An Optimal Model For Health Care

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An Optimal Model for Health Care


In this paper, we would be discussing the role of public and private services in the health care services, as well as taking a public-private mix in the context. We would also be analyzing all their services to the public in the health care industry.Introduction

The relative roles of the public and private sectors in healthcare provision have and continue to evolve over time (Culyer, 1971). Reforms stem back to 19th century neoclassical economics that market solutions lead to more efficient allocation of resources, uncertainties over how the healthcare market would respond to these institutions and, more recently, to new public management theories and the influence of multilateral (Hood, 1991). The debate over the relative merits of private and public provision seeks to answer the question “who would more efficiently provide public goods?”

Proponents of private provision cite the duality of profit maximization and efficiency as theoretical evidence of its advantage. The competitive market model is argued for potential gains in efficiency, quality, consumer choice and responsiveness, and transparency and accountability (Hollingsworth, 2008). However, arguments against private provision cite failures inherent in the healthcare market and a mismatch between public health orientation and profit maximization. Ultimately, as Culyer argued, empirical evidence should assist in answering the question of which institution most efficiently provides services (Culyer, 1971). This brief seeks to broadly assess the relative efficiency of public and private delivery in healthcare. It summarises empirical evidence, identifies factors that influence efficiency and outlines policy implications. The evidence-base is limited but growing. Findings are mixed which suggest that efficiency gains in private delivery depend on the context.What is efficiency and why is important?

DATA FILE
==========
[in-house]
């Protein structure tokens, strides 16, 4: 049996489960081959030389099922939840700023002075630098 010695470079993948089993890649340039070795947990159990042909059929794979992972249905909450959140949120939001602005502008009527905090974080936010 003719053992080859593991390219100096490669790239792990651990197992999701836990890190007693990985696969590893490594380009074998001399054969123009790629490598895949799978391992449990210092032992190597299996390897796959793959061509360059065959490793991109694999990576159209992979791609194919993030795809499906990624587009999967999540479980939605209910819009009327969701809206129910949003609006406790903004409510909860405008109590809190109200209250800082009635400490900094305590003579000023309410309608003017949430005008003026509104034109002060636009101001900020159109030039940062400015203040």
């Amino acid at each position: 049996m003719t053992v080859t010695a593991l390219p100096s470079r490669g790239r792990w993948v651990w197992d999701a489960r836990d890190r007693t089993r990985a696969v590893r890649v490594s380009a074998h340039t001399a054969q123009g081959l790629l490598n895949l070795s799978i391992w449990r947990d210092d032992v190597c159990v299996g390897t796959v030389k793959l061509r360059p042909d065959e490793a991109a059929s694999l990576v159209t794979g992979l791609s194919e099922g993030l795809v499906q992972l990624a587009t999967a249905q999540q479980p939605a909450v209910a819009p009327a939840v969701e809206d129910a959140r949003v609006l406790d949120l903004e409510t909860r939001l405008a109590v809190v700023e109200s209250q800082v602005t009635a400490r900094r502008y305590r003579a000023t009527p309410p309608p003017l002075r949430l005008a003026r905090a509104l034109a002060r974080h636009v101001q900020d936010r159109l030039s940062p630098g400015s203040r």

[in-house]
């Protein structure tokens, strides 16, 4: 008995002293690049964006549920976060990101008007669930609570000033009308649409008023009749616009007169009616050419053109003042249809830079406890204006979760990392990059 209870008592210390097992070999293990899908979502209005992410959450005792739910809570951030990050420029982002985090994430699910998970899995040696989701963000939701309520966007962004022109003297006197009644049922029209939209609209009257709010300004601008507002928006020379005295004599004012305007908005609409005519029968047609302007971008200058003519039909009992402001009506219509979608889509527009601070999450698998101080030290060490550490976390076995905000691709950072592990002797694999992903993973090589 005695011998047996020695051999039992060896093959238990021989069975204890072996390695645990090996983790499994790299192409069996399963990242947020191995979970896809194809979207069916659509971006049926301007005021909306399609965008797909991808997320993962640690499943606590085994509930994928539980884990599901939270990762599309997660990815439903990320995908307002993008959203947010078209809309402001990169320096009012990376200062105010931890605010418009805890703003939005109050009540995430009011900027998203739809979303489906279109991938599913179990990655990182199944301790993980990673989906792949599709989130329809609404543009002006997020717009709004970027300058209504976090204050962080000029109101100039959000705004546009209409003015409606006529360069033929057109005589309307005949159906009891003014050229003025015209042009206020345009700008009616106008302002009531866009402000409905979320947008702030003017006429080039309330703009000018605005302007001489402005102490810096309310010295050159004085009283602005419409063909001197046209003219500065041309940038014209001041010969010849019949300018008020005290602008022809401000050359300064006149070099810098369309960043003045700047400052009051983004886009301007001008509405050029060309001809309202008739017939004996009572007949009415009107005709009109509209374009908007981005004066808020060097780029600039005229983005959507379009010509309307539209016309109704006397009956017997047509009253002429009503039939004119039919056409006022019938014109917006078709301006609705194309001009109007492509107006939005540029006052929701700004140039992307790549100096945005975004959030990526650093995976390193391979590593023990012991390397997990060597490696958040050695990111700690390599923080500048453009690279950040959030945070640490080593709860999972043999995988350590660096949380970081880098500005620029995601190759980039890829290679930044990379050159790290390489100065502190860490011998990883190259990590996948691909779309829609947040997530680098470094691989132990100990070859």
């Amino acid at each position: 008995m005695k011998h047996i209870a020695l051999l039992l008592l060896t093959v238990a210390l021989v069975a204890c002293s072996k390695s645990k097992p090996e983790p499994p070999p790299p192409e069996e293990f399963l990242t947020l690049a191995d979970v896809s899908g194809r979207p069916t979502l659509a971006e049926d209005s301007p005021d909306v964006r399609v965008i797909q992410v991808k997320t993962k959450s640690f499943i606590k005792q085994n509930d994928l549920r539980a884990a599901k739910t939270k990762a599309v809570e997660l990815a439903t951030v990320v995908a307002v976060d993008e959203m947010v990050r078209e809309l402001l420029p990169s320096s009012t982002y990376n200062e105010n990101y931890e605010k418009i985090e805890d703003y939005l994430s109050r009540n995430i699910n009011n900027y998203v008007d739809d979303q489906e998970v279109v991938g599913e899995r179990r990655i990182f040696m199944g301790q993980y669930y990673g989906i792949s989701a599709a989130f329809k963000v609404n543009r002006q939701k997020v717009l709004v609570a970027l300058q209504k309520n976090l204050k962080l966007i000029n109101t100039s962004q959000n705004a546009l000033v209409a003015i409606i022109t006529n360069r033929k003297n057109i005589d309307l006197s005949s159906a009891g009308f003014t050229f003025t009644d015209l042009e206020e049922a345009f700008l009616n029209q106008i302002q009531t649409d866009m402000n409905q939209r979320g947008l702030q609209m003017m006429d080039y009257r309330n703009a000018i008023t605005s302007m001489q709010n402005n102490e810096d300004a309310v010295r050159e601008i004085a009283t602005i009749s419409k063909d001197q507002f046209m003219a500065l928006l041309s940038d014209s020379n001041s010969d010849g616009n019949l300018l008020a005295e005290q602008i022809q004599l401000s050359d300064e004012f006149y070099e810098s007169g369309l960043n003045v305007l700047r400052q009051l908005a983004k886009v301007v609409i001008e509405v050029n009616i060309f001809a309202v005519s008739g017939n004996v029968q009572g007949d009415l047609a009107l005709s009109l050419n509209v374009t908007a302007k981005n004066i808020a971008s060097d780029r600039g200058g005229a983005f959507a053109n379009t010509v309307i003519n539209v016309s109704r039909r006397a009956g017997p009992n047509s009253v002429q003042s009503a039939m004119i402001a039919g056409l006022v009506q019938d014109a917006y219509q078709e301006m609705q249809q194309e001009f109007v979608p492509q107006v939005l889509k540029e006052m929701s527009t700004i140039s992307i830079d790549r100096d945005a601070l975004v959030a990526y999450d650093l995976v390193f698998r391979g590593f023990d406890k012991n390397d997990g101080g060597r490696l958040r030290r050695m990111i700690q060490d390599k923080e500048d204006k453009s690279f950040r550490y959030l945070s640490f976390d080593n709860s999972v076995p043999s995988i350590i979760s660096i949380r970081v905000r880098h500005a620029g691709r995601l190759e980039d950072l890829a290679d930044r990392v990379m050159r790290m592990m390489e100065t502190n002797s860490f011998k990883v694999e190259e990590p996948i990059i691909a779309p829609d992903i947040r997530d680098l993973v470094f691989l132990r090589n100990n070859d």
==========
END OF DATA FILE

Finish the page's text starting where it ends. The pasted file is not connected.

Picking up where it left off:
The World Health Report (2000) called attention to the importance of efficiency in all functions of a health system and in ultimately achieving the goals of health improvement, responsiveness and fairness in financing. Technical efficiency refers to the extent that resources are being wasted. It measures the degree of producing the maximum amount of outputs from a given amount of inputs or, conversely, using the minimum amount of inputs to produce a given output (Filippini & Farsi, 2004). Examples of inefficiencies are excessive hospital length of stay, over-prescribing, over-staffing, use of branded over generic drugs, and wastage of stock. It has thus been analogized to a “torn rice sack” as resources are wasted due to inefficiencies in the system. Measurement of efficiency is especially relevant in settings constrained by scarce resources and given the recent economic downturn and escalating healthcare costs. It allows a system to produce more and better at zero cost (Helmig & Lapsley, 2001).Empirical evidence

The efficiency of the hospital sector merits analysis as it represents the largest proportion of total health expenditure in OECD countries and approximately 45-69% of government health expenditure in sub-Saharan Africa. Frontier efficiency measurements of public and private provision in hospitals and similar healthcare settings are summarized below. This selective review provides insight into how efficiency varies with ownership and highlights the diversity across environments (World development report, ...
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